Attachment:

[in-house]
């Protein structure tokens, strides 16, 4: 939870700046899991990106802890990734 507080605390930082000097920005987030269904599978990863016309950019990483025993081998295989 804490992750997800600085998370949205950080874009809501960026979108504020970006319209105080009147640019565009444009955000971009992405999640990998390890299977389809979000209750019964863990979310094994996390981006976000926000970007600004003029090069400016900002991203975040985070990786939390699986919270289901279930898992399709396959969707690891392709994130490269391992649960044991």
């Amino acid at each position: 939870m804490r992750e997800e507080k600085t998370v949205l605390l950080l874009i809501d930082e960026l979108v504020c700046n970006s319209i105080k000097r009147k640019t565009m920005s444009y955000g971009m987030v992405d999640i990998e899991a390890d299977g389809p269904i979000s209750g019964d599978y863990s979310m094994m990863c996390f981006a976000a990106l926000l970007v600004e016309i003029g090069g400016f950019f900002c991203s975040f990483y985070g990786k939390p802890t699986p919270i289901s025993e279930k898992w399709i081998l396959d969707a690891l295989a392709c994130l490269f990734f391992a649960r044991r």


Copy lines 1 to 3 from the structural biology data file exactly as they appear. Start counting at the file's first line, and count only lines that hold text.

[in-house]
């Protein structure tokens, strides 16, 4: 939870700046899991990106802890990734 507080605390930082000097920005987030269904599978990863016309950019990483025993081998295989 804490992750997800600085998370949205950080874009809501960026979108504020970006319209105080009147640019565009444009955000971009992405999640990998390890299977389809979000209750019964863990979310094994996390981006976000926000970007600004003029090069400016900002991203975040985070990786939390699986919270289901279930898992399709396959969707690891392709994130490269391992649960044991």
């Amino acid at each position: 939870m804490r992750e997800e507080k600085t998370v949205l605390l950080l874009i809501d930082e960026l979108v504020c700046n970006s319209i105080k000097r009147k640019t565009m920005s444009y955000g971009m987030v992405d999640i990998e899991a390890d299977g389809p269904i979000s209750g019964d599978y863990s979310m094994m990863c996390f981006a976000a990106l926000l970007v600004e016309i003029g090069g400016f950019f900002c991203s975040f990483y985070g990786k939390p802890t699986p919270i289901s025993e279930k898992w399709i081998l396959d969707a690891l295989a392709c994130l490269f990734f391992a649960r044991r």